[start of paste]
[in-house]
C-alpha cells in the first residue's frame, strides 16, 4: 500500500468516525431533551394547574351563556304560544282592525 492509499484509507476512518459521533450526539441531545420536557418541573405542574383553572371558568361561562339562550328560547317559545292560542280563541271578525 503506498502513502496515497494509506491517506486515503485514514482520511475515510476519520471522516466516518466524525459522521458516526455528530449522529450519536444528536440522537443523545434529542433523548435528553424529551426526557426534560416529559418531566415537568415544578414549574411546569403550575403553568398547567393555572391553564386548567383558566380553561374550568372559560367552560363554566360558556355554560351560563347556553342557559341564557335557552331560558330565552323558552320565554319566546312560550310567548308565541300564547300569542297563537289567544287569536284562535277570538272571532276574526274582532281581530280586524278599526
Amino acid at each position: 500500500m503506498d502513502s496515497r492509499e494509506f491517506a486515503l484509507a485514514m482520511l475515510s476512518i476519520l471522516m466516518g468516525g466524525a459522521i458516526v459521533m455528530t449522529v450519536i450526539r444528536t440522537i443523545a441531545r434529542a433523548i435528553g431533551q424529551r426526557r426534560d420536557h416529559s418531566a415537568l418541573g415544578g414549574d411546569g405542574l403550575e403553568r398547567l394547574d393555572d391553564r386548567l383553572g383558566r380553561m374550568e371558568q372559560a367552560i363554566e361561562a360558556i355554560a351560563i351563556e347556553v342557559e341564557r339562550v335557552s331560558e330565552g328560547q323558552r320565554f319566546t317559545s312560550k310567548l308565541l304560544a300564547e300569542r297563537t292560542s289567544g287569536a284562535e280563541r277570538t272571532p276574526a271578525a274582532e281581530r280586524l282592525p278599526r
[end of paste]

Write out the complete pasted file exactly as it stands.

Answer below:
[in-house]
C-alpha cells in the first residue's frame, strides 16, 4: 500500500468516525431533551394547574351563556304560544282592525 492509499484509507476512518459521533450526539441531545420536557418541573405542574383553572371558568361561562339562550328560547317559545292560542280563541271578525 503506498502513502496515497494509506491517506486515503485514514482520511475515510476519520471522516466516518466524525459522521458516526455528530449522529450519536444528536440522537443523545434529542433523548435528553424529551426526557426534560416529559418531566415537568415544578414549574411546569403550575403553568398547567393555572391553564386548567383558566380553561374550568372559560367552560363554566360558556355554560351560563347556553342557559341564557335557552331560558330565552323558552320565554319566546312560550310567548308565541300564547300569542297563537289567544287569536284562535277570538272571532276574526274582532281581530280586524278599526
Amino acid at each position: 500500500m503506498d502513502s496515497r492509499e494509506f491517506a486515503l484509507a485514514m482520511l475515510s476512518i476519520l471522516m466516518g468516525g466524525a459522521i458516526v459521533m455528530t449522529v450519536i450526539r444528536t440522537i443523545a441531545r434529542a433523548i435528553g431533551q424529551r426526557r426534560d420536557h416529559s418531566a415537568l418541573g415544578g414549574d411546569g405542574l403550575e403553568r398547567l394547574d393555572d391553564r386548567l383553572g383558566r380553561m374550568e371558568q372559560a367552560i363554566e361561562a360558556i355554560a351560563i351563556e347556553v342557559e341564557r339562550v335557552s331560558e330565552g328560547q323558552r320565554f319566546t317559545s312560550k310567548l308565541l304560544a300564547e300569542r297563537t292560542s289567544g287569536a284562535e280563541r277570538t272571532p276574526a271578525a274582532e281581530r280586524l282592525p278599526r